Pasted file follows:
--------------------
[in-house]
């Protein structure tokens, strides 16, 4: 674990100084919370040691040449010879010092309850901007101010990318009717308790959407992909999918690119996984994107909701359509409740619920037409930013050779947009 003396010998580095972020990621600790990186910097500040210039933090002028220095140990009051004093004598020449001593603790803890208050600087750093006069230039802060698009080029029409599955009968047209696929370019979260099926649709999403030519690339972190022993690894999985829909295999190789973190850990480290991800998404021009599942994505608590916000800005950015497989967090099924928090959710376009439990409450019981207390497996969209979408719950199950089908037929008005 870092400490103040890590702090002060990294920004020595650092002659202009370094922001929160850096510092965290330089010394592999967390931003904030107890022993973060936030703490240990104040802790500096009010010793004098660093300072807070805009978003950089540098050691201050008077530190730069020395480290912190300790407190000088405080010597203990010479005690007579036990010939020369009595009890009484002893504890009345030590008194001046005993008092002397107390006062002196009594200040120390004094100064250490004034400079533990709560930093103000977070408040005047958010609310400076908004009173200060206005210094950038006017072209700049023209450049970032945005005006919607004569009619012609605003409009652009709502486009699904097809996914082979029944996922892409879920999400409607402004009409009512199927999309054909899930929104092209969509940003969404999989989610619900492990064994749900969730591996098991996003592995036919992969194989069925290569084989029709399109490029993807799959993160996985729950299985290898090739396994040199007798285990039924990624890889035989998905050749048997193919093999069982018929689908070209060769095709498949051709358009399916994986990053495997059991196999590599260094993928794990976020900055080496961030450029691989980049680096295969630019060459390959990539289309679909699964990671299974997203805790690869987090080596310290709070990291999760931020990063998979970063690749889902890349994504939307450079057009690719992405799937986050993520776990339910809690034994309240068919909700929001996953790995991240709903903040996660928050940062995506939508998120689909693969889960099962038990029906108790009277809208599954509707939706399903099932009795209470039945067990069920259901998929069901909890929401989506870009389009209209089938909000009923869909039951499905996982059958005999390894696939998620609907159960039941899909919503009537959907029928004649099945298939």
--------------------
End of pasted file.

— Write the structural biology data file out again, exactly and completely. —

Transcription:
[in-house]
């Protein structure tokens, strides 16, 4: 674990100084919370040691040449010879010092309850901007101010990318009717308790959407992909999918690119996984994107909701359509409740619920037409930013050779947009 003396010998580095972020990621600790990186910097500040210039933090002028220095140990009051004093004598020449001593603790803890208050600087750093006069230039802060698009080029029409599955009968047209696929370019979260099926649709999403030519690339972190022993690894999985829909295999190789973190850990480290991800998404021009599942994505608590916000800005950015497989967090099924928090959710376009439990409450019981207390497996969209979408719950199950089908037929008005 870092400490103040890590702090002060990294920004020595650092002659202009370094922001929160850096510092965290330089010394592999967390931003904030107890022993973060936030703490240990104040802790500096009010010793004098660093300072807070805009978003950089540098050691201050008077530190730069020395480290912190300790407190000088405080010597203990010479005690007579036990010939020369009595009890009484002893504890009345030590008194001046005993008092002397107390006062002196009594200040120390004094100064250490004034400079533990709560930093103000977070408040005047958010609310400076908004009173200060206005210094950038006017072209700049023209450049970032945005005006919607004569009619012609605003409009652009709502486009699904097809996914082979029944996922892409879920999400409607402004009409009512199927999309054909899930929104092209969509940003969404999989989610619900492990064994749900969730591996098991996003592995036919992969194989069925290569084989029709399109490029993807799959993160996985729950299985290898090739396994040199007798285990039924990624890889035989998905050749048997193919093999069982018929689908070209060769095709498949051709358009399916994986990053495997059991196999590599260094993928794990976020900055080496961030450029691989980049680096295969630019060459390959990539289309679909699964990671299974997203805790690869987090080596310290709070990291999760931020990063998979970063690749889902890349994504939307450079057009690719992405799937986050993520776990339910809690034994309240068919909700929001996953790995991240709903903040996660928050940062995506939508998120689909693969889960099962038990029906108790009277809208599954509707939706399903099932009795209470039945067990069920259901998929069901909890929401989506870009389009209209089938909000009923869909039951499905996982059958005999390894696939998620609907159960039941899909919503009537959907029928004649099945298939």